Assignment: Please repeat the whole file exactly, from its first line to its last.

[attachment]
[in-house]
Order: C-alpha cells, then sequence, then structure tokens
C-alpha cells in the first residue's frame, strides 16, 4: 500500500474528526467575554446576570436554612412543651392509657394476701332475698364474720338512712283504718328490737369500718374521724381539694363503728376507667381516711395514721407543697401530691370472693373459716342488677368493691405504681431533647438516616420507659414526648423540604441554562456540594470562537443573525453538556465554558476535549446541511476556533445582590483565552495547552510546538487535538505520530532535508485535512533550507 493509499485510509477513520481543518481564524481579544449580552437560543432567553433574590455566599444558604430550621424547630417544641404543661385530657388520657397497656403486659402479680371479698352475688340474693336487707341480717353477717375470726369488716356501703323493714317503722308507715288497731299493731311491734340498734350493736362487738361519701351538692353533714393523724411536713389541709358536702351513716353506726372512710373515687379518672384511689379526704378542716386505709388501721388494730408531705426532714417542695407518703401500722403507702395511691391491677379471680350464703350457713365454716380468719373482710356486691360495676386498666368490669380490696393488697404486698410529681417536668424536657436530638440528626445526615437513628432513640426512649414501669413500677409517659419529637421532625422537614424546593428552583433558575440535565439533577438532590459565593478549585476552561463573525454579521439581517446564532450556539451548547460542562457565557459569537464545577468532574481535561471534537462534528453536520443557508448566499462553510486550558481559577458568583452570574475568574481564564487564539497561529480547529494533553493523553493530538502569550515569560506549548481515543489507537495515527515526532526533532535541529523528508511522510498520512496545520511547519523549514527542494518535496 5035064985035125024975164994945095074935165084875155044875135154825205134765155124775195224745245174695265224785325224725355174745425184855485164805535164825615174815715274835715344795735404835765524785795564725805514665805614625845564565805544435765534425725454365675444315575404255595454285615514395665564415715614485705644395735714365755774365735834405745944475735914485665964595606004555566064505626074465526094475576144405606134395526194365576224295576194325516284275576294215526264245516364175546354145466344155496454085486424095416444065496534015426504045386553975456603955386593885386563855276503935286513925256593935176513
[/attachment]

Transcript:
[in-house]
Order: C-alpha cells, then sequence, then structure tokens
C-alpha cells in the first residue's frame, strides 16, 4: 500500500474528526467575554446576570436554612412543651392509657394476701332475698364474720338512712283504718328490737369500718374521724381539694363503728376507667381516711395514721407543697401530691370472693373459716342488677368493691405504681431533647438516616420507659414526648423540604441554562456540594470562537443573525453538556465554558476535549446541511476556533445582590483565552495547552510546538487535538505520530532535508485535512533550507 493509499485510509477513520481543518481564524481579544449580552437560543432567553433574590455566599444558604430550621424547630417544641404543661385530657388520657397497656403486659402479680371479698352475688340474693336487707341480717353477717375470726369488716356501703323493714317503722308507715288497731299493731311491734340498734350493736362487738361519701351538692353533714393523724411536713389541709358536702351513716353506726372512710373515687379518672384511689379526704378542716386505709388501721388494730408531705426532714417542695407518703401500722403507702395511691391491677379471680350464703350457713365454716380468719373482710356486691360495676386498666368490669380490696393488697404486698410529681417536668424536657436530638440528626445526615437513628432513640426512649414501669413500677409517659419529637421532625422537614424546593428552583433558575440535565439533577438532590459565593478549585476552561463573525454579521439581517446564532450556539451548547460542562457565557459569537464545577468532574481535561471534537462534528453536520443557508448566499462553510486550558481559577458568583452570574475568574481564564487564539497561529480547529494533553493523553493530538502569550515569560506549548481515543489507537495515527515526532526533532535541529523528508511522510498520512496545520511547519523549514527542494518535496 5035064985035125024975164994945095074935165084875155044875135154825205134765155124775195224745245174695265224785325224725355174745425184855485164805535164825615174815715274835715344795735404835765524785795564725805514665805614625845564565805544435765534425725454365675444315575404255595454285615514395665564415715614485705644395735714365755774365735834405745944475735914485665964595606004555566064505626074465526094475576144405606134395526194365576224295576194325516284275576294215526264245516364175546354145466344155496454085486424095416444065496534015426504045386553975456603955386593885386563855276503935286513925256593935176513